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praying for peace

January 10, 2011

When I came to live in the Middle East, I knew I was walking into a region that some people only think of in terms of conflict and violence. Arabs = terrorists. Every country is at the brink of war. Muslims and Christians and Jews all hate each other. Etc., etc., pile on the baloney. So I was a tiny bit hoping to demonstrate that life in this part of the world is far more interesting and complicated than the movies would have you believe. But I also came knowing that there is a peace/conflict dimension to this region that’s a little more in-your-face than it is in other parts of the world. Kind of inescapable, even if the stereotypes are ridiculous.

Confession: I’m often not a very optimistic person when it comes to the dark and fallen world we live in. I mean, a part of me really wants to be, because I prefer to have a sunny outlook on things in general. But I have to admit I scoff inside when I see people donning peace signs and updating their Facebook statuses with pretty little sayings from wise exotic people, as if that’s all it will take for the rest of us to live in harmony forever. Cue the Kumbaya. Not.

And yet. Sometimes I look around, and I see the conflict, and the brokenness, and the altogether hopelessness, and I get it. I get that impulse to wear my longing for peace on my sleeve (sometimes literally). To charge forward and demand it, even if I don’t really know what it exactly entails. To quote someone else’s hard-earned, hopeful words in the absence of any real insight or experience of my own, tangled as I am in my little safety net of privilege and self-centeredness.  I feel my desperation colliding with my helplessness, the knowledge that there is so little I can do, and yet whatever I can do, I must do.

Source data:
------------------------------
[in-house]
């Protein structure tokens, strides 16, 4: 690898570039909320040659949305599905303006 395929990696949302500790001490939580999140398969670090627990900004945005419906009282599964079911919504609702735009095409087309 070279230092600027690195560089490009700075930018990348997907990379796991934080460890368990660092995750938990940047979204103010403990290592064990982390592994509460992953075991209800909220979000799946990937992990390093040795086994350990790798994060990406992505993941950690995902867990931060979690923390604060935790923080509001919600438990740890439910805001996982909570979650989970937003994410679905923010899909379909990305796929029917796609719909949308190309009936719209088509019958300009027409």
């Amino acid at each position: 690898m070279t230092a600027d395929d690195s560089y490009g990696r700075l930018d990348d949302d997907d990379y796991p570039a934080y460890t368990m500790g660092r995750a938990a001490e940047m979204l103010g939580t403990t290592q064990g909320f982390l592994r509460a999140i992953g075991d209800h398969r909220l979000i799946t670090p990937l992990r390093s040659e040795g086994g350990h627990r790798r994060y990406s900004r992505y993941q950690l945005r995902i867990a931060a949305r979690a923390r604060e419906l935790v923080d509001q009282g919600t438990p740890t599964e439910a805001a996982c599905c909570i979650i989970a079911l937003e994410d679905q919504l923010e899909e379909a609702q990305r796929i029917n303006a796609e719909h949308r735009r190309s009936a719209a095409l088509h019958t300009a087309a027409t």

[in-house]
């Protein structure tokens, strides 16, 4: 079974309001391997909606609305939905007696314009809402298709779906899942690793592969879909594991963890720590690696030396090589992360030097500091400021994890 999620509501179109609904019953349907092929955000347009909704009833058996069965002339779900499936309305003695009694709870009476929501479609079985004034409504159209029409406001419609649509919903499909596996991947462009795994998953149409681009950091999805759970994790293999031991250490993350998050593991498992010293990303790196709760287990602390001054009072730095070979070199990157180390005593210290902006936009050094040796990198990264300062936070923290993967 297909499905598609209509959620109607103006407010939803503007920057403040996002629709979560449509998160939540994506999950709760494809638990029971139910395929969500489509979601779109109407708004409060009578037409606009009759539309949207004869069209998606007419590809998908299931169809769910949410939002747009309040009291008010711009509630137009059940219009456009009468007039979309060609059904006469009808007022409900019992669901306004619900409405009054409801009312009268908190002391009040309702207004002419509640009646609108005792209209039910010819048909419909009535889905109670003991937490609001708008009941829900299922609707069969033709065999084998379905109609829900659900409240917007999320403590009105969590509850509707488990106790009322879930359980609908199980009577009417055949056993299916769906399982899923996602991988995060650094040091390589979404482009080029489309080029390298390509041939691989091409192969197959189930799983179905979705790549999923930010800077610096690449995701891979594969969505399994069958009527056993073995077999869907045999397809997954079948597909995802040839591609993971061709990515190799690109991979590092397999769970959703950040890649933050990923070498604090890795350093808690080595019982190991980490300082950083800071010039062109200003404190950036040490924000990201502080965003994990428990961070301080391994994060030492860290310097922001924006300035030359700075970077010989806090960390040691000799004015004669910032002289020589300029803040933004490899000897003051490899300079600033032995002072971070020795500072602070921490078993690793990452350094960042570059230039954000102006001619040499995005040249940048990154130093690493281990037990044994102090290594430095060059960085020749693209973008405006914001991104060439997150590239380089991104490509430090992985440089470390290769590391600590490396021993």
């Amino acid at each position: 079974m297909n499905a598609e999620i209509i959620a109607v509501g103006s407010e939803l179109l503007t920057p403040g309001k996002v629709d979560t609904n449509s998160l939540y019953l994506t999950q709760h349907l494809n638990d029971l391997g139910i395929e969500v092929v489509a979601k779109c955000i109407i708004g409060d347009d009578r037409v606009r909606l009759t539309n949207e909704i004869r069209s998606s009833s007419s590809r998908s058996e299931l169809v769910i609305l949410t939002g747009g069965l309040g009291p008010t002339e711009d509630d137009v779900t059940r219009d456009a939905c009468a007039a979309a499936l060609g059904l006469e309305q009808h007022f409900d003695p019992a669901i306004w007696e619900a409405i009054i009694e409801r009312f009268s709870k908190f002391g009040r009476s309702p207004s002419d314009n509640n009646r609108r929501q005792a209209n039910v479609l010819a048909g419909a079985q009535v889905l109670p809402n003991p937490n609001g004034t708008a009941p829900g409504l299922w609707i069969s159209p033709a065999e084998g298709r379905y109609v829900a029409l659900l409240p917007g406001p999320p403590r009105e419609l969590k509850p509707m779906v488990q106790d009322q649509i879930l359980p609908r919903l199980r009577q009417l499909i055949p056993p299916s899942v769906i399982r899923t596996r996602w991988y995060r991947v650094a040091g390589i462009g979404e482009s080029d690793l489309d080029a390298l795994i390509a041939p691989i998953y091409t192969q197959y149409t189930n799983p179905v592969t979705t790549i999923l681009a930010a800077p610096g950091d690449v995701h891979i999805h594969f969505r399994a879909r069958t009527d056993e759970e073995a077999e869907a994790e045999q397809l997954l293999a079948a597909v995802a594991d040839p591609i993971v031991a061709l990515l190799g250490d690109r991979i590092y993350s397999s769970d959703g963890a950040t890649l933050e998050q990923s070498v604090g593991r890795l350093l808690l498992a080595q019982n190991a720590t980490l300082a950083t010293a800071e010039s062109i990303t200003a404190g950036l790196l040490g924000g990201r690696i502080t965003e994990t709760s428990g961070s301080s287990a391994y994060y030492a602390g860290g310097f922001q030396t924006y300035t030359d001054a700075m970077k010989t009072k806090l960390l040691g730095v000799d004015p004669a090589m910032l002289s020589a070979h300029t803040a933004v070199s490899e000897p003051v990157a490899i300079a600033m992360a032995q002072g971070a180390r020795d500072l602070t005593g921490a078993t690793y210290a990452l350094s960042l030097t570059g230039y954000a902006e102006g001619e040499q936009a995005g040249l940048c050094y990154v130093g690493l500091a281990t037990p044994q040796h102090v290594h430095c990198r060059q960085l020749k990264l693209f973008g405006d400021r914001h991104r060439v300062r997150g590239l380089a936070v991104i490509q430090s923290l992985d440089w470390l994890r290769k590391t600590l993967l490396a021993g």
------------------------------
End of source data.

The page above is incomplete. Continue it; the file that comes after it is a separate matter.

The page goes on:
That’s all a long way of saying that my heart is heavy with fear and hope regarding several conflict-ridden situations at the moment, most of them local. Because I don’t believe peace comes easy, and yet I do believe it’s in the master plan…

I’m praying for Sudan.
I’m praying for Israel and Palestine.
I’m praying for the struggling Christians in Iraq and Christians in Egypt, and for the societal tensions within each country that the recent attacks have revealed.
And, of course, I’m praying for the States.

Join me? To quote a wise exotic man I happen to serve:

Blessed are the peacemakers,
for they will be called children of God.

I don’t exactly know what it means to be a peacemaker (yet), or what the implications are for you and me (probably scary), but there we go.

P.S. Truly, truly awesome? This. Blessed are the peacemakers, indeed. (And if you’re a little confused–Orthodox/Coptic Christmas was this week, not in December.)

One Comment leave one →
  1. Dad permalink
    January 10, 2011 3:12 am

    Remember, sweetheart, the Prince of Peace not only directly
    suffered humiliation and violence but often was very passive in
    his response. So the helplessness you feel and the rage you experience
    are only natural.” What can I do?” you ask. “Just be there,” God responds.
    Just like the Prince of Peace Himself, be there and remember you are already a
    peacemaker because you represent the Prince of Peace in that war-torn,
    conflict-ridden land of suffering. God would appreciate that very much and
    you have already done so much for that land that God loves so much.

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